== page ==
Another fuel option is to take 25/50% fuel and drop tanks in case of urgent action is necessary.

It always make me chuckle when I see fresh 190 pilots take off at 2000ft or so and go straight into the combat zone. They're usually doomed.


03-16-2008, 06:38 AM
You can dog fight in the Fw 190 A in this game, even against Spitfire IXs.

The tricks are:

1. Situational awareness. You must be able to keep track of multiple contacts flashing in and out of your blind spots as you roll like a maniac.

2. Speed / energy. Stay fast, keep your energy.

3. Closure. Get close. If you're going to get yourself into a knife fight in the 190 A, you must not let the bandit get far enough away from you to be able to get a gun solution by turning. Remember, it's a good working assumption that your opponent can always out turn you. Keep him so close he CAN'T turn inside you.

4. Roll. There is a season, roll, roll, roll...Use smallish elevator inputs to pull out of the bandit's plane of motion, roll sideways to it, and pull back in, always aiming toward his high six.

5. Anticipate. You are trying to get your guns to where the bandit is going to be. You are therefore rolling to get your plane of motion in line with where his plane of motion is going to be. You must move early, but not so early he can react to you.

6. Snap shooting. You will get scoring shots as the bandit crosses from 2 to 12, or 10 to 12. You must use the triangular quarter windows to aim, but don't succumb to the temptation to try to track him. That way lies death.

7. Blind shooting. You will get scoring shots where the bandit is below the nose. Learn to take these. The four 20 mm cannon of the 190 A make it worth your while.

8. Convergence. Don't set it too short for the 190 A. It's nice to have it at 500 m so the gun fire is nearly parallel. The sheer fire power of the 4 x 20 mm makes short convergence redundant, but the long reach is nice if somebody is stupid enough to go head on with you. It also works best on bombers.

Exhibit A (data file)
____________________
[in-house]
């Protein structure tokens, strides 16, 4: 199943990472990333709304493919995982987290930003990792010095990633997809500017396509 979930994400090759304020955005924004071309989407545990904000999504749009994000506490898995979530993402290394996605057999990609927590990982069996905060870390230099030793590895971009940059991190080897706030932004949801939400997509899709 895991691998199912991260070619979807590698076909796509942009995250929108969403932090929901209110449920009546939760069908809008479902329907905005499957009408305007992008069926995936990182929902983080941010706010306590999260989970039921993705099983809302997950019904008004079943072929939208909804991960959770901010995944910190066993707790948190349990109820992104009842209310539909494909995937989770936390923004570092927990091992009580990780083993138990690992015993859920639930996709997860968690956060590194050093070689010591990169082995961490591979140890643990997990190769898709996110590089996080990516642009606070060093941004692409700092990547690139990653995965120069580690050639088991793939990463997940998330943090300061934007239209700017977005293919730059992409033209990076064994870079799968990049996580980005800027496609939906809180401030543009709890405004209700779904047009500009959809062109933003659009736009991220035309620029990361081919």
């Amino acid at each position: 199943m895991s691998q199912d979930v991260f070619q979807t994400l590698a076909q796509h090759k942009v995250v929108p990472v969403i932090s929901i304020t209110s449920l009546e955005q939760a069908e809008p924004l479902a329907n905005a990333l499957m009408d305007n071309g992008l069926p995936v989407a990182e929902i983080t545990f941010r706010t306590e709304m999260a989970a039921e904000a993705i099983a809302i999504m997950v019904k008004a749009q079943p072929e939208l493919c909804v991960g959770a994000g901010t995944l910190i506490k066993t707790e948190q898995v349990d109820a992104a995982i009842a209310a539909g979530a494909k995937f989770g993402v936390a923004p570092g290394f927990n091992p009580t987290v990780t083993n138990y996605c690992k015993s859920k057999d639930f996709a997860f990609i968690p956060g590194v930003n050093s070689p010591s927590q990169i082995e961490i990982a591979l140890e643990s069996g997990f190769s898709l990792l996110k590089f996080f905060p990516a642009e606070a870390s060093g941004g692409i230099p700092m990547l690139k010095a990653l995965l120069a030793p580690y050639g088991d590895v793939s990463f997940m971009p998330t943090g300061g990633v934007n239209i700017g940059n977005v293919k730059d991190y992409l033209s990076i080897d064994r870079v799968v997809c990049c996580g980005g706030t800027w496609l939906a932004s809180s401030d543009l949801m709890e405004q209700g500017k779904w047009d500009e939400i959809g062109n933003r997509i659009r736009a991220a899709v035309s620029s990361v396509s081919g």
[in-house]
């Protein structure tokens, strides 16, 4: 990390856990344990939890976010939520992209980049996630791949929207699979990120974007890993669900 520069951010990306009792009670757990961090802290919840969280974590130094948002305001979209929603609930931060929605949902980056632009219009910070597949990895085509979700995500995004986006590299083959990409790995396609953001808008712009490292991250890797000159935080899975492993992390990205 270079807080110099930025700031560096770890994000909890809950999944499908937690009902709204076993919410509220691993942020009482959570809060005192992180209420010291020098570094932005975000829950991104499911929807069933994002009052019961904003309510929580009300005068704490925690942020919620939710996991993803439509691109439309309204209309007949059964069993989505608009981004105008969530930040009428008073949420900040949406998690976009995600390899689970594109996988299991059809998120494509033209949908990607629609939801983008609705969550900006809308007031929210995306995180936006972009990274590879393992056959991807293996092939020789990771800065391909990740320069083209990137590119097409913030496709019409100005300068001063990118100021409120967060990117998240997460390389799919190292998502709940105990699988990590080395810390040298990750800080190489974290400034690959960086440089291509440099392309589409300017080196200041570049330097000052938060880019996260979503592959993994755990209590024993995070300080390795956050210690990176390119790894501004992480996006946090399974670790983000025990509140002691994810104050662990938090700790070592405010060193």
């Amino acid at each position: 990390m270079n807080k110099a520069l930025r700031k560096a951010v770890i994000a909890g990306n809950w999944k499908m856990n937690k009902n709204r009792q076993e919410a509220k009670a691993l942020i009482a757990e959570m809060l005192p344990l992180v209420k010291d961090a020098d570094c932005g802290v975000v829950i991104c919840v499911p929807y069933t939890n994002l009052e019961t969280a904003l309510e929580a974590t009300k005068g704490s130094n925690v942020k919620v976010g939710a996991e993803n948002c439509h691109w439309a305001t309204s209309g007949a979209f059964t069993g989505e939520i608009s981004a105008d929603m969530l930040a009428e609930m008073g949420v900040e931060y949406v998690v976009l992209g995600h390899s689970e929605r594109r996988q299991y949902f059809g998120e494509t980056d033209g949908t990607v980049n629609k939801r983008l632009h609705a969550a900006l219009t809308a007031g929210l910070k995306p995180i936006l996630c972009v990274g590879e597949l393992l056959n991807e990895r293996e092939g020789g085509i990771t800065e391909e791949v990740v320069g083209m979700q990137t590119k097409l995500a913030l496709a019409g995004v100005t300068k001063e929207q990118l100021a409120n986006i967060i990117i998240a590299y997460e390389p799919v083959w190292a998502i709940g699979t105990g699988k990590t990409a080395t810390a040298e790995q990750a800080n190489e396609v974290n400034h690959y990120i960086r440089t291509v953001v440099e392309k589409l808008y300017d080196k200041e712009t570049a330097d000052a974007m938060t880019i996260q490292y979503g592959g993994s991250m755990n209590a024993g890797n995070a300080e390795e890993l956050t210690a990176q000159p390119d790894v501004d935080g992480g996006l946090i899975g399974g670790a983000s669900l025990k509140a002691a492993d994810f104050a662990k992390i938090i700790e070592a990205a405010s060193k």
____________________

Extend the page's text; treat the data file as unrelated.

9. Engine management. Learn to keep your engine cool. If you're not fighting or climbing for your life, you should be cooling the motor. The radials run hot in this game.

10. Be the one taking the first shot.


03-16-2008, 06:59 AM
However, having said all of the above, it should be added that all of this is a losing strategy. If you end up outnumbered, you're dead. If some bandit screams in with a load of E and no warning, you're dead. If you end up swirling a twirling in the middle of a gigantic fur ball, surrounded on all sides by friend and foe alike, you're about 10 seconds from being dead anyway.

Dogfighting is not a first option, it's the last. The fact you're dogfighting means you didn't get the best of the approach. If you had, he'd be falling in flames and you'd be looking for another target. In small words, if you're dogfighting, you've already made a mistake.

However, I posted the list above to point out that it's not hopeless in the 190 A. If you make a mistake (get bounced, poor SA, get drawn into a fur ball), you can use the Fw 190 A to get you out. The same is true of all fighter types.


03-16-2008, 11:33 AM
It does seem like what is wanted is the secret to always winning at least from those who see
others they can never seem to touch. Might as well search for the Fountain of Youth.

Once you you quit being a mudhen, the mudhens will regard you mightily yet you have only moved
into the realm of hawks and eagles. Good part is there's fewer of those, bad part is they will
occasionally eat your heart and liver.

03-16-2008, 06:22 PM
Oh yeah and get the prop pitch and rpm down once in a while to build some heat reserve.

03-17-2008, 02:52 AM
All good advice.

One other thing helps when in the 190, know your opposition. Finding a Spitfire on your long 6 is a completely different situation to a P51 or P47.